The Literacy Trust have a massive amount of World Cup literacy materials for use in schools. But some of their materials have been specifically designed for use in the home. For instance, book lists, a football watching bingo game based on kids’ football books, a range of activities to do in front of the TV football, World Cup scrap books, free bedtime stories and a letter schools can send home to parents with tips of how to use the Wold Cup to engage kids with reading.

Bookspace do a fantastic writing kit based around the idea of the World Cup going missing. There are templates and activities that work well in schools. And… and… you get a replica full-size World Cup trophy. I cannot stress how effective this object is.

Finally, there is my own website. Posters, first chapters and ways of making reading about football fun. Also, families can email me to chat about the World Cup.

I’ll be tweeting about World Cup reading during the World Cup. Use the hashtag #nltworldcup to join in.

I hope all of this is useful. Please spread the word. All the organisations listed above work really hard all year round to promote literacy. It’s a good thing to get their great work out there and make sure they are allowed to keep doing it.

What is Foul Play: Brazil?

During June and July 2014 I will be writing a live World Cup story.  Foul Play: Brazil. For children to access in the classroom, the library or at home.

It will be free.

The idea is to write twenty-four cliffhanging episodes based in Brazil as the World Cup happens. The events on and off the field of play will affect how the story develops.

As a result I will write it every evening after the games are over and it will be published free on the National Literacy Trust website before 8 a.m. the next morning, so that teachers can download it and read it to the children.

The story will feature Charlotte and Danny, two fifteen-year-olds from the UK who have been sent to Brazil to cover the World Cup and write about Brazil for First News, the children’s newspaper. Unfortunately for them they will be thrown into a terrifying crime thriller scenario. Something, hopefully, that will grip the children.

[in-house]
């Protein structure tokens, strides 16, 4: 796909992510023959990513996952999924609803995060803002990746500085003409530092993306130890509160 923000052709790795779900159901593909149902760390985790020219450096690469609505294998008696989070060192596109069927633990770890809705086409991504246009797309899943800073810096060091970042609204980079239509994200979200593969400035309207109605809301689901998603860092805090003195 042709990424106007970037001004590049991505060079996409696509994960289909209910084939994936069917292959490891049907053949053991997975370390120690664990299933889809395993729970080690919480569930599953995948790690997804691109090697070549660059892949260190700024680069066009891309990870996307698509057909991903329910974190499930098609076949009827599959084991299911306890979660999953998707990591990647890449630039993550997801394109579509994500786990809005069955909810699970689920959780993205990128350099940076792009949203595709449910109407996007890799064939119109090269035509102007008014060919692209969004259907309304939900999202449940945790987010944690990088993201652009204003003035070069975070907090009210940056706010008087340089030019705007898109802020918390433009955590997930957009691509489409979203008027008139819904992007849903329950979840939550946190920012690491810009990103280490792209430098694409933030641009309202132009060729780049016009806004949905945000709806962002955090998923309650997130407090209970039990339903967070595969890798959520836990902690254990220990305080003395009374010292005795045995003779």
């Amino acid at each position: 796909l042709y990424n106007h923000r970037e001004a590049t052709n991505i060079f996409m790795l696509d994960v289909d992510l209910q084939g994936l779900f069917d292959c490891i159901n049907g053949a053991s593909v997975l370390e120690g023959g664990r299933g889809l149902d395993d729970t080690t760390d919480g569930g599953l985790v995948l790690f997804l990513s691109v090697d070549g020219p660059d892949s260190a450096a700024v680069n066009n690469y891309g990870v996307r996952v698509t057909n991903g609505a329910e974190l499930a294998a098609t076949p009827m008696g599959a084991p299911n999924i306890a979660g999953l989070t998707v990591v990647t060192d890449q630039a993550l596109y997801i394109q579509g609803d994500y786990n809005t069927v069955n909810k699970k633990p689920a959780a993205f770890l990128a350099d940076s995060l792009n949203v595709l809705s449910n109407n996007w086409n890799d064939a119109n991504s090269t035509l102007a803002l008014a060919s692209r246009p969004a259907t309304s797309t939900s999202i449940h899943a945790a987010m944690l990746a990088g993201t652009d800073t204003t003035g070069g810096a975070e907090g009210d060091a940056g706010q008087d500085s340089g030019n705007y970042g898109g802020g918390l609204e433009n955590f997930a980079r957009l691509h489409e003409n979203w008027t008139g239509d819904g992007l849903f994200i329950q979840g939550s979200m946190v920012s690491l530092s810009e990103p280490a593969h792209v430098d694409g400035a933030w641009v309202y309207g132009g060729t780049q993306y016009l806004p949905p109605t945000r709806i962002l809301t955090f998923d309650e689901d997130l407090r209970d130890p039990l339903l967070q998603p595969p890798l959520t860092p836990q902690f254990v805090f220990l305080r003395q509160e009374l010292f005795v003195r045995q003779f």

Danny and Charlotte are the heroes of my Puffin football detective series, Foul Play. More about that here.

It will not be easy for me to write the story. But it will be worth it.

You can read chapter one – the only pre-written chapter – and find out more here. This is also the URL for the next twenty-three episodes.

The story will run from 11 June to 14 July, weekday mornings only.

Thanks for reading.

 

World Cup literacy resources

The football World Cup begins a month. England flags have already started appearing on cars. The unofficial magazines are heavy on the newsagents’ shelves. And – soon – most of the TV adverts will relate in some way to football.

Companies, organisations and individuals are ready to exploit World Cup 2014 for all they can get.

And so am I.

But – as well as hoping for a gentle uplift in sales of my books – I am doing it to engage children with reading for pleasure.

For the last three months I have been working with the National Literacy Trust to produce resources that will help teachers, libraries and parents to encourage football-loving children to read for fun.

We have created a free toolkit of activities, games and displays ideas for schools, libraries and homes. You can find that here, on the National Literacy Trust website.

During the World Cup from 10 June to 13 July I will write:

* a free daily (school mornings) episodic adventure story based in Brazil, each chapter written after the events of the tournament on and off the pitch, and

* a daily writing exercise based on the events of the tournament.

We did this for the 2010 World Cup and it went well. The fact that children are being read a story that includes events that happened less than 12 hours before seems to work.

We hope it goes well this time too. Please email me at info@tompalmer.co.uk if you have any queries.

Thanks for reading.

Visiting the Somme


Earlier this month I went to the Somme, to visit the scenes where WWI was fought nearly 100 years ago.

I was there to make videos for a new website that will be live later in April. The website is called www.readingwar.co.uk and is an attempt to help children to understand what happened between 1914 and 1918 in Europe and beyond. It will feature my new book, Over the Line and another book, Tilly’s Promise by Linda Newbery.

Both of us have made videos about how we wrote our books. Some of mine are set in the places where the book is set. Delville Wood. The English Channel. A network of reworked trenches.

The most important video for me was when I revisited Sid Wheelhouse’s grave. Wheelhouse played for Grimsby Town and features as an uncompromising defender in the first chapter of Over the Line. I also described his death in a gas attack in 1916.

When I visited his grave two years ago – while I was writing the book – I was deeply affected. I knew I had to work harder to get his character and circumstances right.

But it wasn’t easy. How do you describe a man choking to death under gas attack over 95 years ago? I am pretty sure my first visit to his grave helped me to understand the gravity of what I was describing. I hope my second visit and the video I made are respectful too.

Reading War goes live next month. I’ll alert you on this blog. Over the Line is out now. You can get it in bookshops and libraries. I can post out signed copies too.

Thanks for reading.